Apollo Moon Rocket First Stage Engines Plucked from Sea Floor

Components and enough parts to reconstruct two first stage F1 NASA Saturn V rocket engines—still the most powerful machines ever built by man—have been rescued from the bottom of the Atlantic Ocean by a team sponsored by Amazon founder Jeff Bezos.

teamphotoThe components form part of the first stage of the Saturn V rocket, which was the carrier space vehicle for the Apollo moon missions and which launched the Skylab space station into earth’s orbit.

The first stage of the Saturn V rocket, which contained the F1 engines, was separated from the rest of the rocket around 169 seconds after launch, when it was at a height of 42 miles (68 km) and a speed of 6,164 miles per hour (9,920 km/h).

The first stage continued  to an altitude of about 109 kilometers (68 mi) and then fell in the Atlantic Ocean about 560 kilometers (350 mi) downrange of the launchpad of Cape Canaveral.

engineF1

It was from this splashdown point that the engines have been recovered by the Bezos team.

“What an incredible adventure,” the official Bezos website on the expedition announced.

“We are right now onboard the Seabed Worker headed back to Cape Canaveral after finishing three weeks at sea, working almost 3 miles below the surface. We found so much. We’ve seen an underwater wonderland—an incredible sculpture garden of twisted F-1 engines that tells the story of a fiery and violent end, one that serves testament to the Apollo program.

“We photographed many beautiful objects in situ and have now recovered many prime pieces. Each piece we bring on deck conjures for me the thousands of engineers who worked together back then to do what for all time had been thought surely impossible.





“We’re bringing home enough major components to fashion displays of two flown F-1 engines. The upcoming restoration will stabilize the hardware and prevent further corrosion. We want the hardware to tell its true story, including its 5,000 mile per hour re-entry and subsequent impact with the ocean surface. We’re excited to get this hardware on display where just maybe it will inspire something amazing.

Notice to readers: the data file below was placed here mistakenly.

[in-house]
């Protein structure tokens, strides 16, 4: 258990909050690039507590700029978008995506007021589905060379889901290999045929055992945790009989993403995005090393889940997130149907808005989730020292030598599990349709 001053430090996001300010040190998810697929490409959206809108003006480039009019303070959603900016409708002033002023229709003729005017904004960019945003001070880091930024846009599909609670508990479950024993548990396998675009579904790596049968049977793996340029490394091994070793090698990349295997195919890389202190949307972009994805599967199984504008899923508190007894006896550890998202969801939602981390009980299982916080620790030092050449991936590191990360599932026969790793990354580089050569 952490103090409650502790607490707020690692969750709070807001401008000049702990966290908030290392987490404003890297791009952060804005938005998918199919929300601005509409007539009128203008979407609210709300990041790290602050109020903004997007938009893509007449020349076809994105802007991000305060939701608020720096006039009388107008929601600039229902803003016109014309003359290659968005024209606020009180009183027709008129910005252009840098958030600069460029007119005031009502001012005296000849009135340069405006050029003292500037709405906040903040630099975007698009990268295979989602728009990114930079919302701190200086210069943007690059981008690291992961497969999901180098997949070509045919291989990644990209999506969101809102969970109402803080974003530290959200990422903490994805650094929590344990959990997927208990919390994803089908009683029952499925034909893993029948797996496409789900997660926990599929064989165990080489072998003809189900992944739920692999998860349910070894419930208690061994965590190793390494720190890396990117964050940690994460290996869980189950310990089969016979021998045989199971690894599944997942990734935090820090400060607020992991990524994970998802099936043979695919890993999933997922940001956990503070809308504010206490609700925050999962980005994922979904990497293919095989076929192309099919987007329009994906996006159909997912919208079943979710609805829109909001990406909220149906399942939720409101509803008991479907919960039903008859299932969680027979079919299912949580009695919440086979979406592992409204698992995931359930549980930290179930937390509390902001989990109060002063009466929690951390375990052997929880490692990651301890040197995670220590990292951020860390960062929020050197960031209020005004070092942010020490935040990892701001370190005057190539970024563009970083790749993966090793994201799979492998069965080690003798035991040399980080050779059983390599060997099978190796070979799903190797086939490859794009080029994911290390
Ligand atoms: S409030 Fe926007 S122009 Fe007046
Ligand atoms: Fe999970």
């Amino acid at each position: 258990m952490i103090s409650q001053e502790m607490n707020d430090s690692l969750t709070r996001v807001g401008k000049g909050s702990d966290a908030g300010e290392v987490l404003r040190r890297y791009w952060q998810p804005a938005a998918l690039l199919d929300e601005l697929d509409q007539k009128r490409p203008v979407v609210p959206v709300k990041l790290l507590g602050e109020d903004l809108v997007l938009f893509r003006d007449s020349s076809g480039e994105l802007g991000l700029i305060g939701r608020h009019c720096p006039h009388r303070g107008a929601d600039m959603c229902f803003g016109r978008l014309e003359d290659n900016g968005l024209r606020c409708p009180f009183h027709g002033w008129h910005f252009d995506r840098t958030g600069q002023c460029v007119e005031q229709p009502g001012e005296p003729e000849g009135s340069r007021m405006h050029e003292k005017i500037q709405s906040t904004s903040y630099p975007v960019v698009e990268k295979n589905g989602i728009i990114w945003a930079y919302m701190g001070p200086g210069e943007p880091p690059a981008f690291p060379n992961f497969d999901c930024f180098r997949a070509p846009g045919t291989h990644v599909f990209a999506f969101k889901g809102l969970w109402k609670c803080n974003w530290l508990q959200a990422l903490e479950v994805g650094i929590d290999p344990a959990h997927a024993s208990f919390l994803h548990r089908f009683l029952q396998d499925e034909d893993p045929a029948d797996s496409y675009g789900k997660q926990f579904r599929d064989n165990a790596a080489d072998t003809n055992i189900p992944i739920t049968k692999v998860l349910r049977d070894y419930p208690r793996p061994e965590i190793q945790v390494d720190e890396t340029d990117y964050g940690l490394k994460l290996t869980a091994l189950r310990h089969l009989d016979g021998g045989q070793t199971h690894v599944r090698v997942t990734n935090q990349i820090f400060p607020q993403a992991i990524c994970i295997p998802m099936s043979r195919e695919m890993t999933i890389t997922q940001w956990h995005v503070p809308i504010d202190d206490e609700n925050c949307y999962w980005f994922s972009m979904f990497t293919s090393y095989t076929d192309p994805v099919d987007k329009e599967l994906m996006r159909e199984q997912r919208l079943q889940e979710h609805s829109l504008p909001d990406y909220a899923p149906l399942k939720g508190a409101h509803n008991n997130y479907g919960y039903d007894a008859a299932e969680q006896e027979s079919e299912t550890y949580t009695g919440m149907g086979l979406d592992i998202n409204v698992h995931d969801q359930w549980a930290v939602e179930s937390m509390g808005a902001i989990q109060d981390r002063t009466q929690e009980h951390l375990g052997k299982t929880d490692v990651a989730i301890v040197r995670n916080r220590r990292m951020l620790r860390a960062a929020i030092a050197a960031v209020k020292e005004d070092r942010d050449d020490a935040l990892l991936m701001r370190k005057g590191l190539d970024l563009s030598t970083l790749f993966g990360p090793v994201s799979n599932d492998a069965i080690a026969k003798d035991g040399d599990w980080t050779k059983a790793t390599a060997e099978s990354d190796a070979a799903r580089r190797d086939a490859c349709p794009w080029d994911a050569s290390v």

“Many of the original serial numbers are missing or partially missing, which is going to make mission identification difficult. We might see more during restoration. The objects themselves are gorgeous.

“The technology used for the recovery is in its own way as otherworldly as the Apollo technology itself. The Remotely Operated Vehicles worked at a depth of more than 14,000 feet, tethered to our ship with fiber optics for data and electric cables transmitting power at more than 4,000 volts. We on the team were often struck by poetic echoes of the lunar missions. The buoyancy of the ROVs looks every bit like microgravity. The blackness of the horizon. The gray and colorless ocean floor. Only the occasional deep sea fish broke the illusion.”

The F-1 engines burned 3,945 pounds (1,789 kg) of liquid oxygen and 1,738 pounds (788 kg) of RP-1 each second, and each F-1 engine had more thrust than three Space Shuttle Main Engines combined.

After restoration, the engines will be put on public display.


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